Paulding County

Woman arrested with 12,000 counterfeit designer handbags and accessories in her Paulding home

PAULDING COUNTY, Ga. — A Paulding County woman was arrested after a nearly month-long investigation into counterfeit goods by the county sheriff.

Detectives began their investigation on Sept. 18 after receiving reports that an online counterfeit handbag store was operating out of a Paulding home.

The tip came from Gatekeeper Global, an international private security company that manages high-end brands’ trademarks, according to the Paulding County Sheriff’s Office.

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Deputies got a warrant to enter and search the home of Ashley Lindsey Frank in Dallas, Ga. on Oct. 4, where they found more than 12,000 fraudulent handbags, wallets, accessories, and numerous other counterfeit items, PCSO said.

Among the thousands of fake items allegedly being sold out of Frank’s home, detectives said counterfeited brands included Louis Vuitton, Chanel, Gucci, Burberry, Christian Dior, Dolce & Gabanna, Fendi, Hermes, and many others.

On Sunday, Frank turned herself in and was charged with selling goods with forged, counterfeit trademarks, service marks, and copyrighted designs, which is a felony.

Neighbors told Channel 2′s Veronica Griffin that they saw large numbers of boxes being carried into the home almost every day.


“Due to the sheer volume of products that she had inside her home,” detectives said more charges could follow as the investigation continues.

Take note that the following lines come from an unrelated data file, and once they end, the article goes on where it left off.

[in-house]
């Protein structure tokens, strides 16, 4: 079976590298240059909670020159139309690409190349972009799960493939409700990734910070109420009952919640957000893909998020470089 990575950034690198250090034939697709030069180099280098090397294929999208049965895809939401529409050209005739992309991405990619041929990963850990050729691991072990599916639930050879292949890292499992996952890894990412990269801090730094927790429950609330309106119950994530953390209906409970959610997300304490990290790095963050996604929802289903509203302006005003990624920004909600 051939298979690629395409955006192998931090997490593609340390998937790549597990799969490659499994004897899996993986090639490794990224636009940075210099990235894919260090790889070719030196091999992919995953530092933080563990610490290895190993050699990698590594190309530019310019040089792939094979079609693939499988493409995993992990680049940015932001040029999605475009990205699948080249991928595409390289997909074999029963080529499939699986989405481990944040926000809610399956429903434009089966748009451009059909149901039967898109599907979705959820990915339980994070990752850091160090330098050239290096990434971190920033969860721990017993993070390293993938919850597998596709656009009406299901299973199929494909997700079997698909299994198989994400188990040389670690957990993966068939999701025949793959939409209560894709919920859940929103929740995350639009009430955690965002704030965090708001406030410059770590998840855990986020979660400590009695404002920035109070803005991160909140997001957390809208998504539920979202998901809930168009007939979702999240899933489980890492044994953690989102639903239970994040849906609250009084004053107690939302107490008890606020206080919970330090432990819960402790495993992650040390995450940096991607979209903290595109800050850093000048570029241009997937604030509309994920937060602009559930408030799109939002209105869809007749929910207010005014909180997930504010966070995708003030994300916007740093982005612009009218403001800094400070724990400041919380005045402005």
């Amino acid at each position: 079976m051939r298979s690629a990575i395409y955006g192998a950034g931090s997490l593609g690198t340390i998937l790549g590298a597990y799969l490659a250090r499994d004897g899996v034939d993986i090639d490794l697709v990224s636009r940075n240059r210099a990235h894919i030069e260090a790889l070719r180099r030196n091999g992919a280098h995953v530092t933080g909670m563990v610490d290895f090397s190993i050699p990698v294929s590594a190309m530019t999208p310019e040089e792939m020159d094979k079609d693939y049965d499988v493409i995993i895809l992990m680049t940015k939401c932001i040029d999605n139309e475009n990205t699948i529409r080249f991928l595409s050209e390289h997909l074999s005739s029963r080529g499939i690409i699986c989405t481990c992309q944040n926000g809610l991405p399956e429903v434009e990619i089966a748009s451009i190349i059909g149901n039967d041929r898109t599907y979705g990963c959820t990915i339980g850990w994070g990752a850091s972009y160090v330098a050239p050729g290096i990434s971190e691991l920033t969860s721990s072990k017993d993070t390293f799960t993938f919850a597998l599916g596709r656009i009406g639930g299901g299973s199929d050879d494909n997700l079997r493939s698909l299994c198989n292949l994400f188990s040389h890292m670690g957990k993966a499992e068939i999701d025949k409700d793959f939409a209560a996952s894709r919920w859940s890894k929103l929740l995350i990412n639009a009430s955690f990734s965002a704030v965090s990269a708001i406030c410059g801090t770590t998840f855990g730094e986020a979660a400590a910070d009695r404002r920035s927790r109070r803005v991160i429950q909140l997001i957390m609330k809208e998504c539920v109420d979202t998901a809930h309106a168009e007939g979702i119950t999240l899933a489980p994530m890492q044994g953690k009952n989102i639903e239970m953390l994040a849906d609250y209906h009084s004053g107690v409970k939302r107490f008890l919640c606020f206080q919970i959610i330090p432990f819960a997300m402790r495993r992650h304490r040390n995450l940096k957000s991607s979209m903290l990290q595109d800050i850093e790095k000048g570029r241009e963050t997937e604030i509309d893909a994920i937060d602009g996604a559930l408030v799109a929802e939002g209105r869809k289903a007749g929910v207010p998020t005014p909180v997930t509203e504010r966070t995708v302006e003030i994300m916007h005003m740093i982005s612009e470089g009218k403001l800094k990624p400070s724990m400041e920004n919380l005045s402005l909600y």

The estimated value of items seized at Frank’s home would have been worth $11,675,885, had they been legitimate products, according to PCSO.

“We are glad to partner with Gatekeeper Global to help protect the brand integrity of these companies. If you see a name-brand purse, handbag, or accessory that’s for sale online and the price is too good to be true, it’s probably a counterfeit item that is manufactured in a sweatshop in a foreign country. If you buy high-end handbags or other items, please make sure you go to a reputable store to make that purchase,” Sheriff Gary Gulledge said in a statement.

Sergeant Ashley Henson says that while buying a knockoff item isn’t a crime, knowingly selling one is.

“You’re taking money out of the pockets of people who rightfully should have earned it. Not to mention these items are probably made overseas in what could potentially be a sweatshop,” Sgt. Henson explained.

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